i think this Â‰Ã¶?n thing gets overdone in surveying a bit, or applied with little thought to the types of errors it applies, and to what quantity it applies in the end.
One second results with a 5 second instrument? 5/sqrt(n)=1, solve for n. Oversimplified, yes, and doesn’t account for centering errors etc. etc.
according to my work, it’s not oversimplified, it’s just not right at all. a 5″ instrument is 5″ for a reason, and it’s not for lack of angles turned.
if i remember correctly you use a leica 1200. if it’s a 5″ gun you could set up and measure an angle until the end of time or until the bearings wore out and you could still be up to 8″ from the true angle. with this particular instrument you aren’t much closer to the true angle after your 5000th arc than you were after the first.

The assumption in the sqrt fpormula is that the errors are independent. If you measure the angle many times with the same centering error and using the same part of thr instrument circle then it doesnt apply. Of you rotate and recenter the instrument for each set then it may be valid
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This one aspect of the dial in scales of pre electronic days that is far too less appreciated than the instruments deserve.
There was the day when all the numbers after the decimal came together better by gathering your karma and experience into being one with the gun.
I traded in my microscopic eyes for computer vision since those days with the machine doing the mojo and the operator laboring away with a shovel and a target being cared for and used correctly.
Perhaps every survey gathering should have a manual instrument set up for everyone to log a reading.
:plumbbob: 
5000 angles at one setup doesn’t help. 5000 crosstied measurements in a least squares network where everything has some redundancy won’t make the individual angles “better” either. What will be better is the error ellipses of the points observed. Observation equations again. We will never know the true angle or the true std. error so we must make do with the standard deviations and whatever statistical bets we can develop from those, 95% confidence etc.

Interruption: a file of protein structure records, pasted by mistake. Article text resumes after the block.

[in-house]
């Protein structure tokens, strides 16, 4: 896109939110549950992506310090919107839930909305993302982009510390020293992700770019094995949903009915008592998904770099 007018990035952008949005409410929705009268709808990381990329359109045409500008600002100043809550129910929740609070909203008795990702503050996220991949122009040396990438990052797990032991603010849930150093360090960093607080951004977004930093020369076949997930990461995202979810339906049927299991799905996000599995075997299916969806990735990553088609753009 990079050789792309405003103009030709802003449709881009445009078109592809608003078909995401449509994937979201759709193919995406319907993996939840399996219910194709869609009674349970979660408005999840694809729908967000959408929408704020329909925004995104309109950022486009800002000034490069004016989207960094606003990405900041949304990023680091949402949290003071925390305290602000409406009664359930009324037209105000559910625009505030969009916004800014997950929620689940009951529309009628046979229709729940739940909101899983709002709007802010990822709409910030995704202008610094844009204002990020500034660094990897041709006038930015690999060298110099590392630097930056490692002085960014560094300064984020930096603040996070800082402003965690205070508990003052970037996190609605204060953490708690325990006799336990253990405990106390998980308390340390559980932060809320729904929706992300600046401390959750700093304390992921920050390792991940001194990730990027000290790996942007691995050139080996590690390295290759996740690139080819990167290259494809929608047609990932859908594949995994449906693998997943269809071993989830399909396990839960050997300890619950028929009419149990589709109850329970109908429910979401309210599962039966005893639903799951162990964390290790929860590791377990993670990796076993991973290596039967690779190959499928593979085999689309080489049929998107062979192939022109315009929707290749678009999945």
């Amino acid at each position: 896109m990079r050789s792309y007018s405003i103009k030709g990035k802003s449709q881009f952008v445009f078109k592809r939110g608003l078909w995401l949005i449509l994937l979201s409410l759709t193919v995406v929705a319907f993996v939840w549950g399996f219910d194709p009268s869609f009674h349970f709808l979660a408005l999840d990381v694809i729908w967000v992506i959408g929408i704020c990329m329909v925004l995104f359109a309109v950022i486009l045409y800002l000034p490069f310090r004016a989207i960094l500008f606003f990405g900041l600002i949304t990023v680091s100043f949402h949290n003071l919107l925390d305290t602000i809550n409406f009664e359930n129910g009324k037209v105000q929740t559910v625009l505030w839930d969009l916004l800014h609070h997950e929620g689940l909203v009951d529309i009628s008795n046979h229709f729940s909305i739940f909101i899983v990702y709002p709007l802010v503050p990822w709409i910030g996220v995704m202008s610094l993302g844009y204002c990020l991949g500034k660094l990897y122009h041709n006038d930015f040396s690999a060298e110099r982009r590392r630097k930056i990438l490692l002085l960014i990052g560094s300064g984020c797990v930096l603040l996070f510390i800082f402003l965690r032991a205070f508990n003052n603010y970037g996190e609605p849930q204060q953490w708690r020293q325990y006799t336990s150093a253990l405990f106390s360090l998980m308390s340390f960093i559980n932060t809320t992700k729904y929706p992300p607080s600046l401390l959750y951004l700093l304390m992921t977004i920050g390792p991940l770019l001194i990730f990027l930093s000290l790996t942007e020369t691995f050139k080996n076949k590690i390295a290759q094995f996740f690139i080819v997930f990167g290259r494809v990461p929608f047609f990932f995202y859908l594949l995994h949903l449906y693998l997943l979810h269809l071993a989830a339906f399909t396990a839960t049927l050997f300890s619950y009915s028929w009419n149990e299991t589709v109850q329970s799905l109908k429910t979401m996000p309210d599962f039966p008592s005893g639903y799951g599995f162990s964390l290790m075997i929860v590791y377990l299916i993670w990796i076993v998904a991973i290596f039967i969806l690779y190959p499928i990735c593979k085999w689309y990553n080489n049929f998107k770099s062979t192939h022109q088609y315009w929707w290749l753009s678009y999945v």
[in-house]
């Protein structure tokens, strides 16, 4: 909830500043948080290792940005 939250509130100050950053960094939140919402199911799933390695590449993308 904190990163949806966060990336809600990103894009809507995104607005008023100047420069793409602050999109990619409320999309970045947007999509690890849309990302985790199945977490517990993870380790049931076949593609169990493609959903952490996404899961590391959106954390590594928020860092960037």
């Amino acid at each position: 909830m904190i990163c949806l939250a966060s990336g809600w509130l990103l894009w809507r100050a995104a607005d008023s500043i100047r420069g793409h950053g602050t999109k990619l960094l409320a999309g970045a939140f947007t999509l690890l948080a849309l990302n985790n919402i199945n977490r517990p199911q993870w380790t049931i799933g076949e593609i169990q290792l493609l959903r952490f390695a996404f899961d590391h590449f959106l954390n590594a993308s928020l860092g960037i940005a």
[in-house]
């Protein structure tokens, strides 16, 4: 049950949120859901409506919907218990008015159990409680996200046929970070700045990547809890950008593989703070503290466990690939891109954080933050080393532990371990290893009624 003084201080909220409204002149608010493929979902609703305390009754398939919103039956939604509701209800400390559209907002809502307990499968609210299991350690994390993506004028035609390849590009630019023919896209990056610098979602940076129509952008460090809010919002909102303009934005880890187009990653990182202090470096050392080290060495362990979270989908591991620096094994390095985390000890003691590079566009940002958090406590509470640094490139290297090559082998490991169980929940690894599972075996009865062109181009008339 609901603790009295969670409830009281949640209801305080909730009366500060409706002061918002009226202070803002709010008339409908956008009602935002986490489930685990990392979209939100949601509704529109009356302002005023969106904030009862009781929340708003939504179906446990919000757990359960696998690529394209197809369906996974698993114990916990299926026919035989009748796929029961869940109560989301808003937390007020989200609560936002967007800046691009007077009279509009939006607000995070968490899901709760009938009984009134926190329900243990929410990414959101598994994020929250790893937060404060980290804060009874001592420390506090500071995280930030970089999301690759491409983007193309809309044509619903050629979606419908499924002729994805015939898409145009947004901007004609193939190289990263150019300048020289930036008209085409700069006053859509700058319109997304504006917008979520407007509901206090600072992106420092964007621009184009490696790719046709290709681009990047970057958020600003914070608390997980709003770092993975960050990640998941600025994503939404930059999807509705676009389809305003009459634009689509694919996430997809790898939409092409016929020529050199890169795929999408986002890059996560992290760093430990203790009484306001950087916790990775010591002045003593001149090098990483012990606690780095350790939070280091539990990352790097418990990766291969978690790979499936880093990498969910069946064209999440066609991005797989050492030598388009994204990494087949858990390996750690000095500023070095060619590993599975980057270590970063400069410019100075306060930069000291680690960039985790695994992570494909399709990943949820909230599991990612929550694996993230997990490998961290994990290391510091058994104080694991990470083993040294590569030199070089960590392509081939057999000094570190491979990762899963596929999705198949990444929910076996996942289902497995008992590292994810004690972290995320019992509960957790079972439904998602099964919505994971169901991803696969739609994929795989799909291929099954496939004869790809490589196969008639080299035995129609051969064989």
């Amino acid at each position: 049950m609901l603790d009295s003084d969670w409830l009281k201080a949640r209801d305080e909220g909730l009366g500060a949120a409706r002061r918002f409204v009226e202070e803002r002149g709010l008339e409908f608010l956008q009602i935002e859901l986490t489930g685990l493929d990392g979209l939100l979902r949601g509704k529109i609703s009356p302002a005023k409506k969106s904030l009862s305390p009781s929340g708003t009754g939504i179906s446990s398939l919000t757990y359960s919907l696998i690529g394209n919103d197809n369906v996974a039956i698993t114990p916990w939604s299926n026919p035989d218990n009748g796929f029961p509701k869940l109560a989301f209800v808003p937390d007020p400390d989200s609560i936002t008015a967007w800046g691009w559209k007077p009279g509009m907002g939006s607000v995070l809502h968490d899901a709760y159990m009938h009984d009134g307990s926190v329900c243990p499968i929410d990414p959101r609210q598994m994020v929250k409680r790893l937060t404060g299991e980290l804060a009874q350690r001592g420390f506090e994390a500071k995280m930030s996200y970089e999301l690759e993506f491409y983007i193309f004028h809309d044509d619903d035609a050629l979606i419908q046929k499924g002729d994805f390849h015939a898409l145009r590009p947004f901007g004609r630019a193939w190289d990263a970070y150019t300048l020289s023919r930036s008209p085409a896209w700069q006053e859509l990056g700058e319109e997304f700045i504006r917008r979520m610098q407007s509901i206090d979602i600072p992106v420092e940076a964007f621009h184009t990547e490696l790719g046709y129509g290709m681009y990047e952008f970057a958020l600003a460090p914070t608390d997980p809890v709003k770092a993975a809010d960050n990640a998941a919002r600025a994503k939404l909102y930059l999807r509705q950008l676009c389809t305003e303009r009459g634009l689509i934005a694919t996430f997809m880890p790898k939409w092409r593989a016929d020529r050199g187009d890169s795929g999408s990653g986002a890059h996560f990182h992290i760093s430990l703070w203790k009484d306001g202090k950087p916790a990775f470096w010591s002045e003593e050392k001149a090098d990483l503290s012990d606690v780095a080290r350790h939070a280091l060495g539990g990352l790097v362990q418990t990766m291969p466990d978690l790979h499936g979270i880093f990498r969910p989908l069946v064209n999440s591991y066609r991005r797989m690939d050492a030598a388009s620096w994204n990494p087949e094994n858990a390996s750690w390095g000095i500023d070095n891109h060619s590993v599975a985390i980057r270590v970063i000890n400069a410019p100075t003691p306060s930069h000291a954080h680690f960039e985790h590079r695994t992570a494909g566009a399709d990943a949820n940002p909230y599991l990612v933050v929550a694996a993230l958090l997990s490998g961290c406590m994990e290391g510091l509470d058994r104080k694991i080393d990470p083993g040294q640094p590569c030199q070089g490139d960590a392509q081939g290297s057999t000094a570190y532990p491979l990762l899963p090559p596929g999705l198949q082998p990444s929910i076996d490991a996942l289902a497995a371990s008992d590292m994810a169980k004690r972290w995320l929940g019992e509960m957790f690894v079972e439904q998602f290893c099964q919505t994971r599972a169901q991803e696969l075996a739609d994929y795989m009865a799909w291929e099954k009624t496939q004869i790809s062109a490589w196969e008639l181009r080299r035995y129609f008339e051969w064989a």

Maybe you could explain your perspective a bit?

hello half bubble,
half bubble, post: 365427, member: 175 wrote: Maybe you could explain your perspective a bit?
yes, my post was to do with the Â‰Ã¶?n rule and this comment:
One second results with a 5 second instrument? 5/sqrt(n)=1, solve for n. Oversimplified, yes, and doesn’t account for centering errors etc. etc.
it’s not oversimplified, it just isn’t right. the angle from your 5″ instrument is not 1″ quality because of biases in direction readings that are likely fixed and repeating. whether it’s injected on purpose, or something left uncorrected, it doesn’t submit to the Â‰Ã¶?n rule because the likely biases are constant and don’t cancel. that formula omits those biases. you need to employ measuring techniques to try to cancel these biases otherwise they persist in the same magnitude after 1, 5 or 5000 rounds.
We will never know the true angle or the true std. error so we must make do with the standard deviations and whatever statistical bets we can develop from those, 95% confidence etc.
the trick is to know how to model the errors to get a representative statistical picture. my point is just that the Â‰Ã¶?n rule when applied to a bunch of repeated EDM or angle observations is incomplete. hope this clarifies my earlier post.

The distance to “A” is as important and will be the dependent variable on how many sets should be turned to get the error ellipse to a real and workable number. 50′, maybe two doubles. 2000′ feet, maybe several sets of doubles. Add some elevation and pressure differences in and I may turn as many as 30 sets.
Once it’s intersected, then you can evaluate the differences in the math vs. what was calculated and maybe you have an answer.
If the angle of “A” is very small, like less than say 10Ã¥Â¡, then maybe you need another point somewhere else do work another triangle.
Triangulation can be a pain. If done correctly though, very powerful.